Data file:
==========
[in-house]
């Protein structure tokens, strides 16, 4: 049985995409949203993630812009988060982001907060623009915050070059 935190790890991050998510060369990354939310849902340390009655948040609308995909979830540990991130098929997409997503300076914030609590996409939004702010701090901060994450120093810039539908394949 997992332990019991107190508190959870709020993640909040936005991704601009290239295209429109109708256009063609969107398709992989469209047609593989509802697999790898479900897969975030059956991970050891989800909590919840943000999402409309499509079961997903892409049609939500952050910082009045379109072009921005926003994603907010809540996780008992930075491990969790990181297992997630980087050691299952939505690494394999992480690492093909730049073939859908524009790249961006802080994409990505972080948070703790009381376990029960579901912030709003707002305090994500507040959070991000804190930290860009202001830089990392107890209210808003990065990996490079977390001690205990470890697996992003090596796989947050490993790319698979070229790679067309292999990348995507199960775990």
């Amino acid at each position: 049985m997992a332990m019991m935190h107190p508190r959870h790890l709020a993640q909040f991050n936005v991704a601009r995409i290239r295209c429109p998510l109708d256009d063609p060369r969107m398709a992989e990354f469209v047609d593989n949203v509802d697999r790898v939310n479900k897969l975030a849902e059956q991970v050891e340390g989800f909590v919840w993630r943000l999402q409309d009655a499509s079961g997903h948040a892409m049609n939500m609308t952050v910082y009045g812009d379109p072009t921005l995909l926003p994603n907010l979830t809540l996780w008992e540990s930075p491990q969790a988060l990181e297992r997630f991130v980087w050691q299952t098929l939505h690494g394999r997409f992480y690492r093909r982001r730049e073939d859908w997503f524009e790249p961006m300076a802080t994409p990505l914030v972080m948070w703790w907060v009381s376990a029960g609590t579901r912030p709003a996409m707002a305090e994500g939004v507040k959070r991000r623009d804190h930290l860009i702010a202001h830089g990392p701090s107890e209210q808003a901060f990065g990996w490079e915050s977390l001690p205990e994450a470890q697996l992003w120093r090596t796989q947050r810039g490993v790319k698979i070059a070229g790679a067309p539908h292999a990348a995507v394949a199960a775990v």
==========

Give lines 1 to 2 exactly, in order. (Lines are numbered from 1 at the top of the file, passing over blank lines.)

[in-house]
């Protein structure tokens, strides 16, 4: 049985995409949203993630812009988060982001907060623009915050070059 935190790890991050998510060369990354939310849902340390009655948040609308995909979830540990991130098929997409997503300076914030609590996409939004702010701090901060994450120093810039539908394949 997992332990019991107190508190959870709020993640909040936005991704601009290239295209429109109708256009063609969107398709992989469209047609593989509802697999790898479900897969975030059956991970050891989800909590919840943000999402409309499509079961997903892409049609939500952050910082009045379109072009921005926003994603907010809540996780008992930075491990969790990181297992997630980087050691299952939505690494394999992480690492093909730049073939859908524009790249961006802080994409990505972080948070703790009381376990029960579901912030709003707002305090994500507040959070991000804190930290860009202001830089990392107890209210808003990065990996490079977390001690205990470890697996992003090596796989947050490993790319698979070229790679067309292999990348995507199960775990």